Metavalent Stigmergy

How New Default Consensus Realities Instantiate

7 Modes of Neuropower

In Politics for the Neurocentric Age, (Journal of Futures Studies, November 2010, 15(2): 51 - 70) Jake F. Dunagan delineates Seven Modes of Neuropower, tempered with the admonishment, “that we should be wary of falling into the latest ‘magic bullet’ mentality that sees neuroscience and neurotechnologies as the solution to all our problems, from health to law to selling more soup. The challenge for neuroscientists and ethicists is to create a nuanced and layered view of developments to temper the litany of hype, and to contextualize the rise of the brain sciences within larger psycho-social processes, shifting political-economies, and mythologies surrounding the brain and mind. My goal is to examine the process as it is occurring now — to continue to question the priorities and values that drive this research and its application in the future, with the goal of seeing neuroscience deliver its greatest benefit to the most people on Earth.”

7 Modes of Neuropower

  1. Mental surveillance
  2. Brain facticity
  3. Neurocompetitive environment
  4. Predicting and preempting behavior
  5. Sensibility at high speeds: Similarity as equality
  6. Ownership of the extended mind
  7. Framing mind and metaphor

Functional MRI

It’s well worth the effort to read the paper, to get to the nitty gritty of these Seven Modes.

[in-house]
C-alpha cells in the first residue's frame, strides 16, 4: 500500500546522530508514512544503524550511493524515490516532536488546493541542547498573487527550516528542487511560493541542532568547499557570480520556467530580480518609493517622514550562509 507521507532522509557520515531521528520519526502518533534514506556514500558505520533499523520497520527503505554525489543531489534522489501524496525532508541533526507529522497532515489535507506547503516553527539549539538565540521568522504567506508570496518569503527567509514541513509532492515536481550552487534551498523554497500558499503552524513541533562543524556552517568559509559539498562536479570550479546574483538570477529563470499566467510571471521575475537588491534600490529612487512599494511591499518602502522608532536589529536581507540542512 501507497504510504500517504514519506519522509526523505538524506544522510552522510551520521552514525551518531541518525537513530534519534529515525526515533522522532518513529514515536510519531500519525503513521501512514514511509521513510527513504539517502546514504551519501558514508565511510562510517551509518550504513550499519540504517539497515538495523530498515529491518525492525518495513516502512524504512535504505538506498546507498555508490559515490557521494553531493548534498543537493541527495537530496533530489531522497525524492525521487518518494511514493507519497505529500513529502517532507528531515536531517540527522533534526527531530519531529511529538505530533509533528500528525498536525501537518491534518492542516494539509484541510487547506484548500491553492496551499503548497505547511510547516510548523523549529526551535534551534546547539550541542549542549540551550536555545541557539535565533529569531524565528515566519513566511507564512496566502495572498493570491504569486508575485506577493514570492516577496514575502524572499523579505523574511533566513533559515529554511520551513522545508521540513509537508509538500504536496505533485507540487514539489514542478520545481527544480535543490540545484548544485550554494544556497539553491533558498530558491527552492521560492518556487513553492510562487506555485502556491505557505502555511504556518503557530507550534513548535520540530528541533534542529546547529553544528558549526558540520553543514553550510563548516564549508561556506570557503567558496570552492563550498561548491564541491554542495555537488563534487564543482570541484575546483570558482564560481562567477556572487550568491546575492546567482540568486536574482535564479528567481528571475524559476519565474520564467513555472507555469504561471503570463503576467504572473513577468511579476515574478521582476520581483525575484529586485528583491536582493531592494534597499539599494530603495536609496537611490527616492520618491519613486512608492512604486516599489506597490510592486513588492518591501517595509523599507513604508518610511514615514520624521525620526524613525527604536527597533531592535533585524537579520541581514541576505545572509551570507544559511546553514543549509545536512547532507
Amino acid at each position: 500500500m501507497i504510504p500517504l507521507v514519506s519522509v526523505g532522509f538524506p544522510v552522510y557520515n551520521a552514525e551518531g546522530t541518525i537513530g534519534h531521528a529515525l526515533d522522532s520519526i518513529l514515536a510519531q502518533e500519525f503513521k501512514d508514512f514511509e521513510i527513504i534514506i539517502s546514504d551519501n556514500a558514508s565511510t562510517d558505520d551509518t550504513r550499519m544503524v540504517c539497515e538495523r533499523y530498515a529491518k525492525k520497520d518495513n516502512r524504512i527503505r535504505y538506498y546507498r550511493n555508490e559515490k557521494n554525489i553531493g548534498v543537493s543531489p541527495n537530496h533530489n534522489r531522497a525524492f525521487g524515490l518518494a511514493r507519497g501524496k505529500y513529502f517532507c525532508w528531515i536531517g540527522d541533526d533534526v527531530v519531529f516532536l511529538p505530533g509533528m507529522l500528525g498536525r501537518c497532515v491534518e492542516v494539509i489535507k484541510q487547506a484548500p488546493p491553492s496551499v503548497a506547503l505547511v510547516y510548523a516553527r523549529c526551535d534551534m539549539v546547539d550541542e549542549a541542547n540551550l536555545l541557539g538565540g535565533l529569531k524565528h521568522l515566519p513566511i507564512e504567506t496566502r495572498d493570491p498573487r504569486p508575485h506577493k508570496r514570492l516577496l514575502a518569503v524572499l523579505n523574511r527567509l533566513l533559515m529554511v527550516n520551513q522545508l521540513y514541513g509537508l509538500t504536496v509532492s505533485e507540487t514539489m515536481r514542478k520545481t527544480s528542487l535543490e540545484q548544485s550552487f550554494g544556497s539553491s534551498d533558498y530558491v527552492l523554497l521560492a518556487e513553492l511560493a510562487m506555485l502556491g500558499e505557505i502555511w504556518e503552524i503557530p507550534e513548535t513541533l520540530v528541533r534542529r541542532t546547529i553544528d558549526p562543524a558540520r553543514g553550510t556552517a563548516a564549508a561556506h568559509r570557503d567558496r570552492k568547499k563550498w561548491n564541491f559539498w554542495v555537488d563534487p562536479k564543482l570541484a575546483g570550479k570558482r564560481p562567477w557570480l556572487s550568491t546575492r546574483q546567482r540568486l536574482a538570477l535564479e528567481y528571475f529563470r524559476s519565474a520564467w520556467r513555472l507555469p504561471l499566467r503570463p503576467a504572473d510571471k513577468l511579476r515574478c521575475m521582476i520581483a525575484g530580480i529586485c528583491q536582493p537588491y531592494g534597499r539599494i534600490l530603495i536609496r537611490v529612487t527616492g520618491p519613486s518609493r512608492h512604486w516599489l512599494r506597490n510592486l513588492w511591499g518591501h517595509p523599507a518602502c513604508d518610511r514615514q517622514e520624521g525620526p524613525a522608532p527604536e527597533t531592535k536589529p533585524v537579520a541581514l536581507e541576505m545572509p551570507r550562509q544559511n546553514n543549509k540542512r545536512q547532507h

Dunagan adds, “Cognitive models are foundational to construction of political worldviews and systems. As old paradigms like rational-actor theory or individualist-isolationist models of thought give way to new models of behavioral economics or distributed cognition, political orders and possibilities change as well. Neuroscience will not only change the way we see and interact with our brains and minds, it will transform our political imaginations.”

“The governance of thought, cognitive enhancement, neurodiversity, and the re-mapping of mental spaces is happening now, as the transformative power of neuroscience has already woven itself into the fabric of our cognitive environments, into mind-body-world relations, and indeed, into the fabric of our imaginations.”

Sound familiar?

“Every morning my computer and I wake up together. I am not truly awake until I have accessed the information on my computer: picking up on the notes half-thought and blog posts half-read, checking for new emails, trolling through Twitter and my social networks, and getting the morning’s news. Philosopher Andy Clark said he felt like he had the functional equivalent of a stroke after he lost his laptop — forgetting meetings, names , contacts, and streams of thoughts . Many people are intuitively aware that their networked computing machines, from desktop computer to mobile devices, don’t just feel like—but really are—functional extensions of their minds.”

Which is why, “There are certainly new and opposite cognitive, social, and political forms taking shape before us: artificial intelligences, cyborgs, posthuman subjectivity, a breakdown of mind along with the destruction of the planet, a technoprogressive democracy, a society of control networked from synapse to street, and on and on. This paper was an attempt to look out the window at our minds as they reach the “sound barrier,” and what possibilities, if any, might lie just beyond the sonic boom. We’re almost there; meet you on the other side.”

Written on April 11, 2011